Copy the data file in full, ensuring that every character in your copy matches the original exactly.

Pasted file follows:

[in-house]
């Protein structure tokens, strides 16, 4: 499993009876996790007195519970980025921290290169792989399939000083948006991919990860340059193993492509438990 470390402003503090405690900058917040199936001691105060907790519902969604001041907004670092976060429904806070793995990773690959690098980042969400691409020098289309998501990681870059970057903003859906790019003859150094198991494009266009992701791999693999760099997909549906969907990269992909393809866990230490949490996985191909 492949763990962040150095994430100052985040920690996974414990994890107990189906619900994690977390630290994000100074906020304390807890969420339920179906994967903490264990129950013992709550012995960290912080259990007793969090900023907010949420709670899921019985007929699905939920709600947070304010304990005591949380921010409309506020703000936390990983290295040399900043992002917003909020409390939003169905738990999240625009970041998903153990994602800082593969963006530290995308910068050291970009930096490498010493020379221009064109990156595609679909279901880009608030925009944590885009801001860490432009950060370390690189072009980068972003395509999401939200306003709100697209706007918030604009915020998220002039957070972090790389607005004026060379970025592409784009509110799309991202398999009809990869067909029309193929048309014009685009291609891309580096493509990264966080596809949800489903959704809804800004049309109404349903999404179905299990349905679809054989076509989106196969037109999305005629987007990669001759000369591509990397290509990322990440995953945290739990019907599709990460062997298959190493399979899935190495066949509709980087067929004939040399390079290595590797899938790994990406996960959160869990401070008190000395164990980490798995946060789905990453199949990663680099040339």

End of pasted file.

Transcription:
[in-house]
């Protein structure tokens, strides 16, 4: 499993009876996790007195519970980025921290290169792989399939000083948006991919990860340059193993492509438990 470390402003503090405690900058917040199936001691105060907790519902969604001041907004670092976060429904806070793995990773690959690098980042969400691409020098289309998501990681870059970057903003859906790019003859150094198991494009266009992701791999693999760099997909549906969907990269992909393809866990230490949490996985191909 492949763990962040150095994430100052985040920690996974414990994890107990189906619900994690977390630290994000100074906020304390807890969420339920179906994967903490264990129950013992709550012995960290912080259990007793969090900023907010949420709670899921019985007929699905939920709600947070304010304990005591949380921010409309506020703000936390990983290295040399900043992002917003909020409390939003169905738990999240625009970041998903153990994602800082593969963006530290995308910068050291970009930096490498010493020379221009064109990156595609679909279901880009608030925009944590885009801001860490432009950060370390690189072009980068972003395509999401939200306003709100697209706007918030604009915020998220002039957070972090790389607005004026060379970025592409784009509110799309991202398999009809990869067909029309193929048309014009685009291609891309580096493509990264966080596809949800489903959704809804800004049309109404349903999404179905299990349905679809054989076509989106196969037109999305005629987007990669001759000369591509990397290509990322990440995953945290739990019907599709990460062997298959190493399979899935190495066949509709980087067929004939040399390079290595590797899938790994990406996960959160869990401070008190000395164990980490798995946060789905990453199949990663680099040339």